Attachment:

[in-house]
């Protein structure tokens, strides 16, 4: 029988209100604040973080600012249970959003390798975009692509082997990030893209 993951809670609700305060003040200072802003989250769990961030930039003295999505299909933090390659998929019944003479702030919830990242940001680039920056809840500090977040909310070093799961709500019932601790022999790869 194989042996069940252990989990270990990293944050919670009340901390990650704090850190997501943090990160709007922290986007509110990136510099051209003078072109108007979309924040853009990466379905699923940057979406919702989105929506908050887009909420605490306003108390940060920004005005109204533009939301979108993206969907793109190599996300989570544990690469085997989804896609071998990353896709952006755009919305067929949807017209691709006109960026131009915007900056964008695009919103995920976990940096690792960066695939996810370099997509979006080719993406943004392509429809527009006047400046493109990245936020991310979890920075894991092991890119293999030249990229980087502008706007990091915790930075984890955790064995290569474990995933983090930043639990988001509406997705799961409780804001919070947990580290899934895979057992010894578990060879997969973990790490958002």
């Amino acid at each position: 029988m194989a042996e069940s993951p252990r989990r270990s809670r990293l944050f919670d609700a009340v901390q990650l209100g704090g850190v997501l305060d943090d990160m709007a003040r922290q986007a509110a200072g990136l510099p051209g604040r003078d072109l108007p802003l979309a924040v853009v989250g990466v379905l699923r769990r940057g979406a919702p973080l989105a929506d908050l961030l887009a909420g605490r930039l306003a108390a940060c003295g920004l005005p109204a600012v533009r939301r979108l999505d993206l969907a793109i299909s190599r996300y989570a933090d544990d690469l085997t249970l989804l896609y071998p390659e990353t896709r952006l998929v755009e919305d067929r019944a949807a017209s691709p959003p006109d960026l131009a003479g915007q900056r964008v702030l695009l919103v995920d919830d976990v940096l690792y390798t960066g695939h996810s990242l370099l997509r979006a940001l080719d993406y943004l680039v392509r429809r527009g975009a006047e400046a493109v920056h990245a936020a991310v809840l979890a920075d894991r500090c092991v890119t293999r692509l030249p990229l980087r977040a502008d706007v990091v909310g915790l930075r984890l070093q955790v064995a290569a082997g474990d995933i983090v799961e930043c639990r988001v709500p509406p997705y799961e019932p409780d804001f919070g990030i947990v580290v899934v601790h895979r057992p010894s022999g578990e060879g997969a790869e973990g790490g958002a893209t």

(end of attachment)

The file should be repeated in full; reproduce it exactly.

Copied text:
[in-house]
């Protein structure tokens, strides 16, 4: 029988209100604040973080600012249970959003390798975009692509082997990030893209 993951809670609700305060003040200072802003989250769990961030930039003295999505299909933090390659998929019944003479702030919830990242940001680039920056809840500090977040909310070093799961709500019932601790022999790869 194989042996069940252990989990270990990293944050919670009340901390990650704090850190997501943090990160709007922290986007509110990136510099051209003078072109108007979309924040853009990466379905699923940057979406919702989105929506908050887009909420605490306003108390940060920004005005109204533009939301979108993206969907793109190599996300989570544990690469085997989804896609071998990353896709952006755009919305067929949807017209691709006109960026131009915007900056964008695009919103995920976990940096690792960066695939996810370099997509979006080719993406943004392509429809527009006047400046493109990245936020991310979890920075894991092991890119293999030249990229980087502008706007990091915790930075984890955790064995290569474990995933983090930043639990988001509406997705799961409780804001919070947990580290899934895979057992010894578990060879997969973990790490958002």
């Amino acid at each position: 029988m194989a042996e069940s993951p252990r989990r270990s809670r990293l944050f919670d609700a009340v901390q990650l209100g704090g850190v997501l305060d943090d990160m709007a003040r922290q986007a509110a200072g990136l510099p051209g604040r003078d072109l108007p802003l979309a924040v853009v989250g990466v379905l699923r769990r940057g979406a919702p973080l989105a929506d908050l961030l887009a909420g605490r930039l306003a108390a940060c003295g920004l005005p109204a600012v533009r939301r979108l999505d993206l969907a793109i299909s190599r996300y989570a933090d544990d690469l085997t249970l989804l896609y071998p390659e990353t896709r952006l998929v755009e919305d067929r019944a949807a017209s691709p959003p006109d960026l131009a003479g915007q900056r964008v702030l695009l919103v995920d919830d976990v940096l690792y390798t960066g695939h996810s990242l370099l997509r979006a940001l080719d993406y943004l680039v392509r429809r527009g975009a006047e400046a493109v920056h990245a936020a991310v809840l979890a920075d894991r500090c092991v890119t293999r692509l030249p990229l980087r977040a502008d706007v990091v909310g915790l930075r984890l070093q955790v064995a290569a082997g474990d995933i983090v799961e930043c639990r988001v709500p509406p997705y799961e019932p409780d804001f919070g990030i947990v580290v899934v601790h895979r057992p010894s022999g578990e060879g997969a790869e973990g790490g958002a893209t």